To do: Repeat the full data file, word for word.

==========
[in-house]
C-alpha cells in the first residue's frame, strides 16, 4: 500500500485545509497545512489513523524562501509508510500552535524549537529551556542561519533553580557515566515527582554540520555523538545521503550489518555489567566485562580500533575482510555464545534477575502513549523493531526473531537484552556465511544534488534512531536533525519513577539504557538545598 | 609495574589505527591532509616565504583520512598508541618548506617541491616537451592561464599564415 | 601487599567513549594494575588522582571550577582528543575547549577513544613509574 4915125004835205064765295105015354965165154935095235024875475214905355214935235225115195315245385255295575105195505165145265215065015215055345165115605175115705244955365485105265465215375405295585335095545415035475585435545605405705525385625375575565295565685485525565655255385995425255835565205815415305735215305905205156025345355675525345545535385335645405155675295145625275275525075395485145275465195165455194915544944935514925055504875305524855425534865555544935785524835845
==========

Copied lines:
[in-house]
C-alpha cells in the first residue's frame, strides 16, 4: 500500500485545509497545512489513523524562501509508510500552535524549537529551556542561519533553580557515566515527582554540520555523538545521503550489518555489567566485562580500533575482510555464545534477575502513549523493531526473531537484552556465511544534488534512531536533525519513577539504557538545598 | 609495574589505527591532509616565504583520512598508541618548506617541491616537451592561464599564415 | 601487599567513549594494575588522582571550577582528543575547549577513544613509574 4915125004835205064765295105015354965165154935095235024875475214905355214935235225115195315245385255295575105195505165145265215065015215055345165115605175115705244955365485105265465215375405295585335095545415035475585435545605405705525385625375575565295565685485525565655255385995425255835565205815415305735215305905205156025345355675525345545535385335645405155675295145625275275525075395485145275465195165455194915544944935514925055504875305524855425534865555544935785524835845